Man makes preserving heritage a joint effort

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Woodworker Sun Gang has spent most of his life learning and preserving the traditional mortise and tenon technique widely found in ancient Chinese buildings and furniture.

Sun Gang tests the strength of a model wooden-arch bridge he made by putting his weight on it in his workshop in Dingxi, Gansu province. [Photo/Xinhua]

Some old buildings contained no nails, and instead used interlocking joints to connect pieces of wood, with the earliest example of a mortise and tenon structure dating back 7,000 years to the Hemudu culture in what is now Zhejiang province.

"The mortise and tenon structure is our ancestors' great wisdom," said Sun, 52.

Born in a village in Gansu province, Sun dropped out of primary school after just three years.

His father taught him carpentry and he began to do woodwork at 13.

"At that time my family was so poor we could barely afford any furniture or tools," he recalled.

"But my father and I made plows, wooden tables and chairs by ourselves.

"It was hard to find iron nails. Instead, my father taught me how to make simple mortise and tenon joints and use them to assemble little gadgets. It was then that I fell in love with the craft."

Sun has come a long way from being a fan of mortise and tenon structures to preserving an intangible cultural heritage in the city of Dingxi, Gansu.

He left home in 1987 to look for work in neighboring cities as a decorator and furniture maker.

After 10 years of hard work, Sun had saved a large sum of money and honed his carpentry skills. In 1998 he returned home and started his own business - producing large quantities of modular furniture that found a ready market.

However, his mortise and tenon skills were going to waste, with nails and glue used in large-scale industrial production instead.

"Traditional redwood furniture made with mortise and tenon joints is known for its shape, curves and technique," Sun said.

After conducting market research in Shanghai and Guangdong province, Sun found the idea of making furniture the traditional way had huge market potential.

His first sale of a piece of furniture built using the mortise and tenon technique - a wooden roundback chair - made him 6,000 yuan ($900).

In 2014, Sun set up a company to produce and sell tailored cultural and creative products, including furniture and wooden handicrafts featuring mortise and tenon joints.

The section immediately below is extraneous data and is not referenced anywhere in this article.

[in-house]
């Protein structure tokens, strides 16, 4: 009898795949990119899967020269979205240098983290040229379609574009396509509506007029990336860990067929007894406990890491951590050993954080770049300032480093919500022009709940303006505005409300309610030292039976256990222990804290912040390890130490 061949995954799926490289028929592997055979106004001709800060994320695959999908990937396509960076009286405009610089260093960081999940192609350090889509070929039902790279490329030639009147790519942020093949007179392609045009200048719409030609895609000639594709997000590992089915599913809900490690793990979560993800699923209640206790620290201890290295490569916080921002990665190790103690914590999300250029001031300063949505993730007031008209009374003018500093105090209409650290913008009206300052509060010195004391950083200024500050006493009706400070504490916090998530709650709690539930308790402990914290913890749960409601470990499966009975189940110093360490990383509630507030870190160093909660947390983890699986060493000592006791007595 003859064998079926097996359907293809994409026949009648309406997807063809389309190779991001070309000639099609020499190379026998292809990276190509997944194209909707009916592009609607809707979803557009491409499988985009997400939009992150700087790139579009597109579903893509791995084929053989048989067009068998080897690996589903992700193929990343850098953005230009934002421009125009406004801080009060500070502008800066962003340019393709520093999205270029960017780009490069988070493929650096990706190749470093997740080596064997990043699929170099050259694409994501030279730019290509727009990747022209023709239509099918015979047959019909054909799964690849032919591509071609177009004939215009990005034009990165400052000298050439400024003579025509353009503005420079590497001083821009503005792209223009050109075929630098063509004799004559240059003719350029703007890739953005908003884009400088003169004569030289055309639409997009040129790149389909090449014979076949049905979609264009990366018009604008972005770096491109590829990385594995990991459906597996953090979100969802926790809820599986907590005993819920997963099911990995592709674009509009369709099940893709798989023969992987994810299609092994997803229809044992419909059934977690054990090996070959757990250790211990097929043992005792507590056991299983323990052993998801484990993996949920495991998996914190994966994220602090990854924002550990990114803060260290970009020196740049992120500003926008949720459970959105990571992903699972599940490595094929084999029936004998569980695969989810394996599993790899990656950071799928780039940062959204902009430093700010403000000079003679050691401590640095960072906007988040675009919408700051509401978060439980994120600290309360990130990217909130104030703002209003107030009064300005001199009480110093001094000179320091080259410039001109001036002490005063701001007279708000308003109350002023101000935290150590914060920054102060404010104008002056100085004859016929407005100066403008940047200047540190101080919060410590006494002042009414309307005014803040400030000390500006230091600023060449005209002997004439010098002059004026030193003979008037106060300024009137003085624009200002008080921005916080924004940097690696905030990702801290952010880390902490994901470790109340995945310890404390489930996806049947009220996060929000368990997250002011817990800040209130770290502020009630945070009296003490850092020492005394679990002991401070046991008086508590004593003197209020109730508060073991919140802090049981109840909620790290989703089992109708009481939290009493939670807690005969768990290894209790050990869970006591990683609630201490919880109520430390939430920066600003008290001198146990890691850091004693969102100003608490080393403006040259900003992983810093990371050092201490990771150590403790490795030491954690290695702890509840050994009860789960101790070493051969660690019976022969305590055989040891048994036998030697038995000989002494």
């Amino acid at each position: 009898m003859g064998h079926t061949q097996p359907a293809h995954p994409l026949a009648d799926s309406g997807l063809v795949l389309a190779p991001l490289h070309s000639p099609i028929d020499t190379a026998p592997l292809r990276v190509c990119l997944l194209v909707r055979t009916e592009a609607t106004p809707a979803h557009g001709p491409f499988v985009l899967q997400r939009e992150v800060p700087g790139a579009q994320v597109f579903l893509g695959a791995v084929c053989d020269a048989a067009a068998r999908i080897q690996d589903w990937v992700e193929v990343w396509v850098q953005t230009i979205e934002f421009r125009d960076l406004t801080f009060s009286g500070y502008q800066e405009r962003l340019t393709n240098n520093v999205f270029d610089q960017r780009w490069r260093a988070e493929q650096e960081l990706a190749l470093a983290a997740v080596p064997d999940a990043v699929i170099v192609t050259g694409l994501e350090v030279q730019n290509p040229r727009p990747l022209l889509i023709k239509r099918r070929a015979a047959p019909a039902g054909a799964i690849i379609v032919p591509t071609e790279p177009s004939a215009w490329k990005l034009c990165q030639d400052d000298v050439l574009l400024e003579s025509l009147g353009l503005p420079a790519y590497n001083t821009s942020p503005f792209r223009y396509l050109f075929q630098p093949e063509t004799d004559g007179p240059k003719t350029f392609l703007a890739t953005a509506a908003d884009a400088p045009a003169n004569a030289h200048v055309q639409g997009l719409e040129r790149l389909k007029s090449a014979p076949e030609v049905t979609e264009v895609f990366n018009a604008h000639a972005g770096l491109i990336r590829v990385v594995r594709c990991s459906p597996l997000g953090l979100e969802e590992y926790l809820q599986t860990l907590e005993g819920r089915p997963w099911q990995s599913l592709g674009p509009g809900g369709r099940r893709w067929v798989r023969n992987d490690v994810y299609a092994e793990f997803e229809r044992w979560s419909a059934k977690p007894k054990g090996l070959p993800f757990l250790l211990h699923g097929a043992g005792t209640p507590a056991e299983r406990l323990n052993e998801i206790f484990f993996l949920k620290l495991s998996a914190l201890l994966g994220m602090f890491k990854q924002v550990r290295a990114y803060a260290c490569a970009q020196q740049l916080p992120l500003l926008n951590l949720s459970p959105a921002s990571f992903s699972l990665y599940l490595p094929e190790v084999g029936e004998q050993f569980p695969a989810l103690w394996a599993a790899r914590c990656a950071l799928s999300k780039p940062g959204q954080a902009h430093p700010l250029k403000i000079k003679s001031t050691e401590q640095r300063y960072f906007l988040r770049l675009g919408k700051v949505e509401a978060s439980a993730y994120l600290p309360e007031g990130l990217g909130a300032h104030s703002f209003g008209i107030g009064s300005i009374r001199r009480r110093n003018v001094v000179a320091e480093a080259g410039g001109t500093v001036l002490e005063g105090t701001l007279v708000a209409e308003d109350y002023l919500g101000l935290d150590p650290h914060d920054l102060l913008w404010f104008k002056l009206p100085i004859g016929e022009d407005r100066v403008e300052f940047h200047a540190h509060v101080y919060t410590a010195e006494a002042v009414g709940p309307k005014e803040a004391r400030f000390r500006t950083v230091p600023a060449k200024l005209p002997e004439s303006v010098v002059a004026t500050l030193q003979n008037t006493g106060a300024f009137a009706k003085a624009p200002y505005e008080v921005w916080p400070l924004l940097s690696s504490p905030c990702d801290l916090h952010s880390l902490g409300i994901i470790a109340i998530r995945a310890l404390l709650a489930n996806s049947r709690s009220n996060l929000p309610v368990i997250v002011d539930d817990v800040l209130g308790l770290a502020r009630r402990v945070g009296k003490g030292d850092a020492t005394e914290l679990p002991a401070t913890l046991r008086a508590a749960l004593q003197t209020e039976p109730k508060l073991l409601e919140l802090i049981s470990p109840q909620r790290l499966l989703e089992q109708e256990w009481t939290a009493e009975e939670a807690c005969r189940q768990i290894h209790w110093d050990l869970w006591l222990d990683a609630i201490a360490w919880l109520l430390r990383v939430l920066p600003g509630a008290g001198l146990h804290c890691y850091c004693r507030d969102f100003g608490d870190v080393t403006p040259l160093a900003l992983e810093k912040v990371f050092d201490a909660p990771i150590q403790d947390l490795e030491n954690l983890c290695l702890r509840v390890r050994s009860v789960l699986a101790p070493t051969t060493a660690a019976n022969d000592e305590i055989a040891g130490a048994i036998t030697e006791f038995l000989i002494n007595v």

In his 300-square-meter factory in Dingxi, he displayed just how strong the wooden joints are by putting his entire weight on a handmade wooden arch bridge, which did not even budge.

"Those marvelous mortise and tenon joints enable the wood bridge to carry a weight beyond our imagination," he said.

"Wooden components are perfectly joined together without nails and can stay firm for thousands of years."

Among his woodwork, Sun is very proud of a pair of wooden vases. "The components fit each other perfectly and you cannot see a single tiny crack," he said. "The vases attracted an offer of 400,000 yuan, but I did not sell them."

His company had sales of more than 1 million yuan last year.

Sun said that throughout his career, he has always believed the ancient technique should be passed on to younger generations so more people can know about it.

"Classic, traditional art is permanent and must be better preserved," Sun said.

He was chosen as one of the preservers of the provincial intangible cultural heritage in Gansu last year, and has shared his skills with more than 10 people including his son, Sun Yacheng, who sees his father as a great inventor.

"It is a hard job to make mortise and tenon structures, but my father succeeds because of his intelligence," Sun Yacheng said. "Even several senior engineers cannot do what he does."

His father said: "It is not easy to maintain inner peace and tranquillity in today's busy world, but dealing with the mortise and tenon joint structure can help you. Believe it or not, I can spend hours working on a piece with the traditional joint structure."

To better spread and share the mortise and tenon craft, Sun Yacheng has his own plan.

"I will use mortise holes and tenon tongues to design new interactive toys for children," he said.

"Interactive toys are a good way to develop children's intelligence and help with their dexterity. They can also learn about craftsmanship while playing games."

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